The Horrors of the Global Supply Chain Crisis and How to do Business in the Midst of it
Updated: May 23
“We make up horrors to help us cope with the real ones.” — Stephen King
Halloween being my favorite of all holidays is just around the corner, and I’m as excited as a witch in a broom factory. But wait, I hope I’m not being a Karen… you see I’ve been wanting to get a 10-feet blow-up skeleton for my front yard to scare the hell out of this year’s trick or treaters and they’ve been out-of-stock everywhere for the last 6 weeks. Darn! My carefully planned Halloween aesthetics will have to make do with the previous year’s decorations and the squirrels favorite, pumpkin. Blame it on the global supply chain disruptions, among others.
The supply chain is how we get nearly all the stuff in our lives that we want and need. It involves the manufacturers of the products, the companies that supply materials to create them, the cargo ships, trains and trucks that deliver them, and the stores selling them. A heightened consumer demand coincided with factory shutdowns, worldwide protocols requiring social distancing, and a shortage of workers everywhere has resulted in a major disruption in the global supply chain. Even when production has increased, transit has been overwhelmed, including the docks where ships arrive and truck drivers that drive the last miles.
As of mid-October, there are 100+ container ships stuck off the coast — trying to dock and unload at the Port of Long Beach and the Port of Los Angeles. That’s over 275,000 shipping container units’ chock-full-of goods just sitting on the ships with no available docking space or storage, no resources for unloading, no dock workers, and no short/long haul truckers to move the goods to the distribution centers, retail outlets and end consumers.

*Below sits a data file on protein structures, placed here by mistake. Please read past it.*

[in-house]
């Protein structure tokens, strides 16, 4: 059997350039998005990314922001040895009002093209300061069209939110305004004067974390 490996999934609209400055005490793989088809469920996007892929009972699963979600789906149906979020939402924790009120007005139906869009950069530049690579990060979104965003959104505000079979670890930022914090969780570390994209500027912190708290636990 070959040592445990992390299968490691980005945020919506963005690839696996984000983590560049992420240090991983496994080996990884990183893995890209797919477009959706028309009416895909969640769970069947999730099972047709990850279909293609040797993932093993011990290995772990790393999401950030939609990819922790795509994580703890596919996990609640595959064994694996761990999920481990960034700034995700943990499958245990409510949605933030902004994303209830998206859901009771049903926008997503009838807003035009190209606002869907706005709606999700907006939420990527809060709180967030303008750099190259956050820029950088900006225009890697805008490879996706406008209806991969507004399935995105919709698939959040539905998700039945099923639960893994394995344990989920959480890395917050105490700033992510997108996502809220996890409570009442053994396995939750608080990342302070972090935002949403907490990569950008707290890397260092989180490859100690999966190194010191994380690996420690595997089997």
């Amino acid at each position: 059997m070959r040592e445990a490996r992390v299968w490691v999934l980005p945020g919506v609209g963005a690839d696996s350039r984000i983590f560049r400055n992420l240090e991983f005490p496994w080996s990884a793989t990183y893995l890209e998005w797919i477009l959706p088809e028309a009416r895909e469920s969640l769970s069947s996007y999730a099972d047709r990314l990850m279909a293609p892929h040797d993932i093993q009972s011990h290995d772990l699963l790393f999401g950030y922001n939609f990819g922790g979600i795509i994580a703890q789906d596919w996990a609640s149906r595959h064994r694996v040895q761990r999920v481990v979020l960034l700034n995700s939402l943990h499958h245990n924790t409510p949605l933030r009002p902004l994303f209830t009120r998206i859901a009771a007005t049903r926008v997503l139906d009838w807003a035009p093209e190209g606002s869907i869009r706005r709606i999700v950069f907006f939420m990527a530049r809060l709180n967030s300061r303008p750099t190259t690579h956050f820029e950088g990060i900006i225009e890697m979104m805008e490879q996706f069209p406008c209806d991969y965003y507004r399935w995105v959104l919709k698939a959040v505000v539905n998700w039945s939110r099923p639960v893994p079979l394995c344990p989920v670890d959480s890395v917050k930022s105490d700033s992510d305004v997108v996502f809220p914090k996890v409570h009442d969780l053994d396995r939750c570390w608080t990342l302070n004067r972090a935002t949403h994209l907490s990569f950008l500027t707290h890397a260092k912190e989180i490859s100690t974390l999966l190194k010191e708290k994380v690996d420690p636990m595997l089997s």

Food prices have gone-up, shelves are empty, delivery times are delayed, and shipping prices have tripled in many cases. There is little to no new car inventory and well-known manufacturers and distributors can no longer guarantee an actual delivery date. There is chaos and finger pointing between the port authority, US government, truckers and crane operators. And, of course, let’s not forget the union truck and port workers as well with NO expectation of resolution or easing of this nightmare anytime before second quarter 2022.
So, what does it mean?
As a consumer — first choice goods and holiday gifts may/may not be available — or, in the best case back-ordered with no return date in sight. As a manufacturer and/or distributor — guaranteeing an on-time delivery is a joke with no measurability reliability. And, as a store owner — higher prices are to be expected and product substitutes will be the norm.
What then should I do as a small business owner?
Despite beginning a 24/7 schedule — the ports are still at a breaking point. In order to carry on with business here’s what you can do:
Be flexible. It may be a good idea to rethink your business plans. Consider investing more in inventory, look for alternative sources, and pivot to new product lines when previous ones become unavailable.
Adapt to customer preferences. Harness your data and overall trends to know what products to make available.
Plan ahead. Order what you’re certain you need earlier than you think you should. Work with suppliers more than you think you should to make sure they have continuity and backup plans.
Manage customer expectations. Remind them of the supply crisis and its impact on your inventory
Increase/hold prices. If possible, maintain price points…but not to the detriment or downfall of your business. I know it may not seem like it — but consumers do understand the situation.
In the meantime, we all have a role to play:
Don’t buy unneeded items.
Be open and consider alternative/substitute items.
Be considerate and understanding of each player in the supply chain.
Don’t be surprised with higher prices, and
Don’t complain. (unless you have a better suggestion)